'What a spot to have'

"For low-cost housing - what a spot to have," he said. "There would be plenty of builders who would want that."

Annapolis attorney Alan J. Hyatt, who represents the developers of Acton's Landing - a proposed community of 114 single-family homes, townhouses and condominiums - agreed that townhouses like those planned for the New Bloomsbury Square would probably sell in the neighborhood of $300,000. Townhouses at Acton's Landing, the only other residential redevelopment planned for downtown, will be larger and are expected to sell from $400,000 to more than $500,000, he said.

The state will pay to relocate Bloomsbury Square residents before turning over the new public housing community to the Annapolis Housing Authority. Residents will pay the same rent they pay now, which is based on income.

"It would be hard to have a public housing community be more attractive than this one or be in a better location than this one," said Janet LaBella, chief attorney for the Anne Arundel Legal Aid Bureau, who represented Bloomsbury residents in negotiations with the state. "There won't be any comparison to the rest of the public housing in Annapolis."

Bloomsbury Square residents were able to score a waterfront site because they had something that state officials have wanted for decades - land adjacent to government offices.

"We are in the way of state expansion, so we are residing on a very valuable piece of property," said Gregory Gally, 59, who was one of the tenant representatives during design negotiations with the state.

Sought since 1968

For decades, the state has tried to take over Bloomsbury Square, an anomaly among the grand institutional buildings of the government and St. John's College. In some places, the tiny yards of deteriorating rowhouses are just a few feet from the windows and walls of the Lowe House Office Building, where delegates meet in committee and have their offices.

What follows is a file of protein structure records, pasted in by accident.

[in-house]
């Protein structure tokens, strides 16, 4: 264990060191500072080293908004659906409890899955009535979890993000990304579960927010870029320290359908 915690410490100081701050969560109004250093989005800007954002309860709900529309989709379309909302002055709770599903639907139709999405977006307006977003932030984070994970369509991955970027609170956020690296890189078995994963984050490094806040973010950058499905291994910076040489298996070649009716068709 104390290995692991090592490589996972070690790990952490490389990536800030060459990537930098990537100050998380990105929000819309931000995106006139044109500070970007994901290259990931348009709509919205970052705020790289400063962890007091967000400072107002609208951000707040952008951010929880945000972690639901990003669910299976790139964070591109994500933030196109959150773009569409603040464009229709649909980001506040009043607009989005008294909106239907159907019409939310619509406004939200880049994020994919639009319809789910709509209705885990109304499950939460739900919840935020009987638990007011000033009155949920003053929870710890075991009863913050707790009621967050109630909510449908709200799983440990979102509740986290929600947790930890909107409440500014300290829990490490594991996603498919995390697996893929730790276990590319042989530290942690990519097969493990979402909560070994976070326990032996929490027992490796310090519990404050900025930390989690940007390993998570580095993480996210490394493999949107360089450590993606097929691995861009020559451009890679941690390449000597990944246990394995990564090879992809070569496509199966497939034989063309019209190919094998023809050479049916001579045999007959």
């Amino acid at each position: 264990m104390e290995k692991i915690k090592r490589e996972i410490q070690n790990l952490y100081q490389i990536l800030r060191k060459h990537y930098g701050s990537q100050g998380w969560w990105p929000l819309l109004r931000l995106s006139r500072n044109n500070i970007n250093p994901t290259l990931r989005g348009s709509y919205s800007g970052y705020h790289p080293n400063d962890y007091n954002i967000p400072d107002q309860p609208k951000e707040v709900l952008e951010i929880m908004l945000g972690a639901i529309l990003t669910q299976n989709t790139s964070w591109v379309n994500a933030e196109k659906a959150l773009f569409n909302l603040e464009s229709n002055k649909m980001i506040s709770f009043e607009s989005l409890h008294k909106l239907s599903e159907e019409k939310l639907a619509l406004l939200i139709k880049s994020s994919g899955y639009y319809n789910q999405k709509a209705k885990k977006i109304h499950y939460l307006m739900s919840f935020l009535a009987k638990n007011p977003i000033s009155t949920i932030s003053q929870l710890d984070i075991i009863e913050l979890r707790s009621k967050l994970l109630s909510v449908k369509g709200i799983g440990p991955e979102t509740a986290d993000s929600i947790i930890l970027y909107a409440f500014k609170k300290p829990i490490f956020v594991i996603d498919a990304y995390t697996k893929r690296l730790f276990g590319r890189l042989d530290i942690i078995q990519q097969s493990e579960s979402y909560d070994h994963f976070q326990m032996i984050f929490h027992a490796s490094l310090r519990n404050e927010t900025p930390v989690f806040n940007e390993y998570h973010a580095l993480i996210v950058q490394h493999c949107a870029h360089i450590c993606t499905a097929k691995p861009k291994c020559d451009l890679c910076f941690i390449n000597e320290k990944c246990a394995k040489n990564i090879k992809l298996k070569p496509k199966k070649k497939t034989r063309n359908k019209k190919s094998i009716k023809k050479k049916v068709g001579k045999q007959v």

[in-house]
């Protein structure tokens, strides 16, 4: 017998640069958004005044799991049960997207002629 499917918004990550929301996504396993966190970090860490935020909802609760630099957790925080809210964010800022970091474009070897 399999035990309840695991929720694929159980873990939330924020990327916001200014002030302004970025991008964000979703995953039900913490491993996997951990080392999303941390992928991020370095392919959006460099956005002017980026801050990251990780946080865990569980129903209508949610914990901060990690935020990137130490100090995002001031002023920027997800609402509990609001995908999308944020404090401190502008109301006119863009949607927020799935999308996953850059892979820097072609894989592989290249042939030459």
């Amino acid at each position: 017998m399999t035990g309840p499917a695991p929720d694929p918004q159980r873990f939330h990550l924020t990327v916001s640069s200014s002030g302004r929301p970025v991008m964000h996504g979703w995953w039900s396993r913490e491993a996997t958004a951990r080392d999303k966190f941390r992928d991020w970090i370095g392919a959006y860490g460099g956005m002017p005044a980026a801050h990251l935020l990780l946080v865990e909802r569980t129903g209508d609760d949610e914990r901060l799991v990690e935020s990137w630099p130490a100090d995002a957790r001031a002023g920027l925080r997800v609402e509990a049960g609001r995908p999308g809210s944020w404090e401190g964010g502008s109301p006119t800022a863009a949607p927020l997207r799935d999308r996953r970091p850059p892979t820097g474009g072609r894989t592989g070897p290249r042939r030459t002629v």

Since 1968, the state has officially targeted Bloomsbury Square for extinction. But residents repeatedly defeated state efforts to move them from the site, valued for its downtown location.

Resident Julia Crowner, 72, who has lived in other Annapolis public housing complexes that were rife with crime, said: "This is the cleanest, and this is the quietest. You don't hear so much about drugs or shootings - we don't have it over here."

When plans were being made last year for the $30 million expansion of the Lowe House Office Building, the Bloomsbury Square property again became the subject of talks.

This time lawmakers offered up parking lot D. The site allows the state to relocate the residents of Bloomsbury Square - the only predominantly black and low-income community in the historic district - without forcing them from the neighborhood. (That issue led a judge to block the state from taking over the Bloomsbury Square property in the early 1980s.)

Now, residents are eager to see how the New Bloomsbury Square proceeds. Alice Johnson, president of the residents' council, hopes this is the beginning of an effort to renovate all of the city's deteriorating public housing complexes.

"This should be a future example for other public housing - it should not stop here," Johnson said. "The Housing Authority should start thinking about what they can do to better the other housing projects for other residents."

After a year of planning and negotiations, Bloomsbury Square residents approved the design plan for their new community two weeks ago.

"We're glad to get new houses - stupid, we're not," Gally said. "Who wouldn't want to live near the water in Annapolis? It's a grand idea. It's going to be a beautiful, beautiful community."